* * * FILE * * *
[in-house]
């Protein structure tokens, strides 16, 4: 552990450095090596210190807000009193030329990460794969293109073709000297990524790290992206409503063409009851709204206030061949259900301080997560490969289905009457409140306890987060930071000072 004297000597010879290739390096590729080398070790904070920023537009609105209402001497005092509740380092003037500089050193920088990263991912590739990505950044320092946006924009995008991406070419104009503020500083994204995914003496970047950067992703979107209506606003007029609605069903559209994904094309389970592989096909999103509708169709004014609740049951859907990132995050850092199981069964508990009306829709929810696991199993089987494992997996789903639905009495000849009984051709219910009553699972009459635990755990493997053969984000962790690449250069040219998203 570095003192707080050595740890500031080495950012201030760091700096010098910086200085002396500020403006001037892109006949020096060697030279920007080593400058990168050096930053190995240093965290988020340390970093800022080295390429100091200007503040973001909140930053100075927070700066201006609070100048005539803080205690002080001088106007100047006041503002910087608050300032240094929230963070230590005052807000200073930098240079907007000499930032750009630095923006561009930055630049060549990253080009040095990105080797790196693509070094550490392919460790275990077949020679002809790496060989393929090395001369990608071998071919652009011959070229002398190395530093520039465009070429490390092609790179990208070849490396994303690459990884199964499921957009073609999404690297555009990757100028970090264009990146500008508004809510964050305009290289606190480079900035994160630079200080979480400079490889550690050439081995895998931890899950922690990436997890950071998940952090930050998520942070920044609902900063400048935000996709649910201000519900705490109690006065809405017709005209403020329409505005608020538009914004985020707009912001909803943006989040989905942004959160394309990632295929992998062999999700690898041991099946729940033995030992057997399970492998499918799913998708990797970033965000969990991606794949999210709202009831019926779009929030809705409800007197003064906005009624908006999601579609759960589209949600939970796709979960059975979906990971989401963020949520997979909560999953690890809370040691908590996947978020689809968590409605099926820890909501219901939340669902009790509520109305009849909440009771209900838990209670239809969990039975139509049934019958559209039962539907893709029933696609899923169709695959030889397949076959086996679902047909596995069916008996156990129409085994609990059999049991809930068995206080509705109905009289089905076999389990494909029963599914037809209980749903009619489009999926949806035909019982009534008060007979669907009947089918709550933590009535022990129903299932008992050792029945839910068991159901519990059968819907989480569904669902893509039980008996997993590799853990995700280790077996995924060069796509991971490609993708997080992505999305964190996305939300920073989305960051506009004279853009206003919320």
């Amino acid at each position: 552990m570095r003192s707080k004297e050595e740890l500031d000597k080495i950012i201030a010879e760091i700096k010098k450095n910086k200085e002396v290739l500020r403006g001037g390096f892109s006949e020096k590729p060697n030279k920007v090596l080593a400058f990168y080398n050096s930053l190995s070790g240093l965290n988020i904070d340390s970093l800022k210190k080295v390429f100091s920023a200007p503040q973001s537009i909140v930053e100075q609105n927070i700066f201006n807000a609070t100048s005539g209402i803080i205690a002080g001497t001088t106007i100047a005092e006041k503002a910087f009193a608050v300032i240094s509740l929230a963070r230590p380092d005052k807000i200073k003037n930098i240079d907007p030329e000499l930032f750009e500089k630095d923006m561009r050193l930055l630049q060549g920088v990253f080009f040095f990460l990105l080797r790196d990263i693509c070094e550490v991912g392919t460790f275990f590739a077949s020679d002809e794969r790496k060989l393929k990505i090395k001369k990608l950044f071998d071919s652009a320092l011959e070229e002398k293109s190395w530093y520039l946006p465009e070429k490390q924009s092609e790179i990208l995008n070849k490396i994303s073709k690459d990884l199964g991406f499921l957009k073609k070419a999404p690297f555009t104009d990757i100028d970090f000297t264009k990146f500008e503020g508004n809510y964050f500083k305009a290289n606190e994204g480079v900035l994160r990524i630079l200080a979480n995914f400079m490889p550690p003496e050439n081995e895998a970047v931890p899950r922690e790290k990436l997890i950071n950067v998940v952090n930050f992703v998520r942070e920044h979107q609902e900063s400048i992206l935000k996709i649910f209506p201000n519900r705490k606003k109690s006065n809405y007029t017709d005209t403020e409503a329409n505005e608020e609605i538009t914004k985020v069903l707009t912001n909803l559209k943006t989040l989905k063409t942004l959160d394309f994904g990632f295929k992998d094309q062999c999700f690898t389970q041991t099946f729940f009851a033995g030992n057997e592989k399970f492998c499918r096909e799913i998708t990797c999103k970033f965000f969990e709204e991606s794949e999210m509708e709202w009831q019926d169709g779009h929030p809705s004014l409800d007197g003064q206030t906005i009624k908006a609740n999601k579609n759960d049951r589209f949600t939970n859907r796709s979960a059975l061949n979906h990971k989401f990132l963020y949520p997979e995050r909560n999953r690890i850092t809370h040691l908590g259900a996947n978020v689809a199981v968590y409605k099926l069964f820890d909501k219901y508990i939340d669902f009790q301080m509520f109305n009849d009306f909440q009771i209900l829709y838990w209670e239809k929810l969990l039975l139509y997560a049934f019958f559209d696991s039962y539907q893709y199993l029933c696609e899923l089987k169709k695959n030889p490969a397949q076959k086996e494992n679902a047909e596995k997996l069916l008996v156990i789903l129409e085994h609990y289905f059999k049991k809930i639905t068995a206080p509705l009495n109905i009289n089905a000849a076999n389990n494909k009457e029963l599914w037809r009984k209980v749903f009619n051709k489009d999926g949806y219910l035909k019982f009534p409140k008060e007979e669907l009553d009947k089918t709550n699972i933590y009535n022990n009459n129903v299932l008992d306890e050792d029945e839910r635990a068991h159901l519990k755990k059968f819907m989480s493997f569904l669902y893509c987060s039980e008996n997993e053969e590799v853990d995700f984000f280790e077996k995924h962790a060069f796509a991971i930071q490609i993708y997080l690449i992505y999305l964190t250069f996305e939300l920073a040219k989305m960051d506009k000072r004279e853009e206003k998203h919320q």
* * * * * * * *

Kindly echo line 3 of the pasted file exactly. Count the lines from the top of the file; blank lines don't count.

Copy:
């Amino acid at each position: 552990m570095r003192s707080k004297e050595e740890l500031d000597k080495i950012i201030a010879e760091i700096k010098k450095n910086k200085e002396v290739l500020r403006g001037g390096f892109s006949e020096k590729p060697n030279k920007v090596l080593a400058f990168y080398n050096s930053l190995s070790g240093l965290n988020i904070d340390s970093l800022k210190k080295v390429f100091s920023a200007p503040q973001s537009i909140v930053e100075q609105n927070i700066f201006n807000a609070t100048s005539g209402i803080i205690a002080g001497t001088t106007i100047a005092e006041k503002a910087f009193a608050v300032i240094s509740l929230a963070r230590p380092d005052k807000i200073k003037n930098i240079d907007p030329e000499l930032f750009e500089k630095d923006m561009r050193l930055l630049q060549g920088v990253f080009f040095f990460l990105l080797r790196d990263i693509c070094e550490v991912g392919t460790f275990f590739a077949s020679d002809e794969r790496k060989l393929k990505i090395k001369k990608l950044f071998d071919s652009a320092l011959e070229e002398k293109s190395w530093y520039l946006p465009e070429k490390q924009s092609e790179i990208l995008n070849k490396i994303s073709k690459d990884l199964g991406f499921l957009k073609k070419a999404p690297f555009t104009d990757i100028d970090f000297t264009k990146f500008e503020g508004n809510y964050f500083k305009a290289n606190e994204g480079v900035l994160r990524i630079l200080a979480n995914f400079m490889p550690p003496e050439n081995e895998a970047v931890p899950r922690e790290k990436l997890i950071n950067v998940v952090n930050f992703v998520r942070e920044h979107q609902e900063s400048i992206l935000k996709i649910f209506p201000n519900r705490k606003k109690s006065n809405y007029t017709d005209t403020e409503a329409n505005e608020e609605i538009t914004k985020v069903l707009t912001n909803l559209k943006t989040l989905k063409t942004l959160d394309f994904g990632f295929k992998d094309q062999c999700f690898t389970q041991t099946f729940f009851a033995g030992n057997e592989k399970f492998c499918r096909e799913i998708t990797c999103k970033f965000f969990e709204e991606s794949e999210m509708e709202w009831q019926d169709g779009h929030p809705s004014l409800d007197g003064q206030t906005i009624k908006a609740n999601k579609n759960d049951r589209f949600t939970n859907r796709s979960a059975l061949n979906h990971k989401f990132l963020y949520p997979e995050r909560n999953r690890i850092t809370h040691l908590g259900a996947n978020v689809a199981v968590y409605k099926l069964f820890d909501k219901y508990i939340d669902f009790q301080m509520f109305n009849d009306f909440q009771i209900l829709y838990w209670e239809k929810l969990l039975l139509y997560a049934f019958f559209d696991s039962y539907q893709y199993l029933c696609e899923l089987k169709k695959n030889p490969a397949q076959k086996e494992n679902a047909e596995k997996l069916l008996v156990i789903l129409e085994h609990y289905f059999k049991k809930i639905t068995a206080p509705l009495n109905i009289n089905a000849a076999n389990n494909k009457e029963l599914w037809r009984k209980v749903f009619n051709k489009d999926g949806y219910l035909k019982f009534p409140k008060e007979e669907l009553d009947k089918t709550n699972i933590y009535n022990n009459n129903v299932l008992d306890e050792d029945e839910r635990a068991h159901l519990k755990k059968f819907m989480s493997f569904l669902y893509c987060s039980e008996n997993e053969e590799v853990d995700f984000f280790e077996k995924h962790a060069f796509a991971i930071q490609i993708y997080l690449i992505y999305l964190t250069f996305e939300l920073a040219k989305m960051d506009k000072r004279e853009e206003k998203h919320q």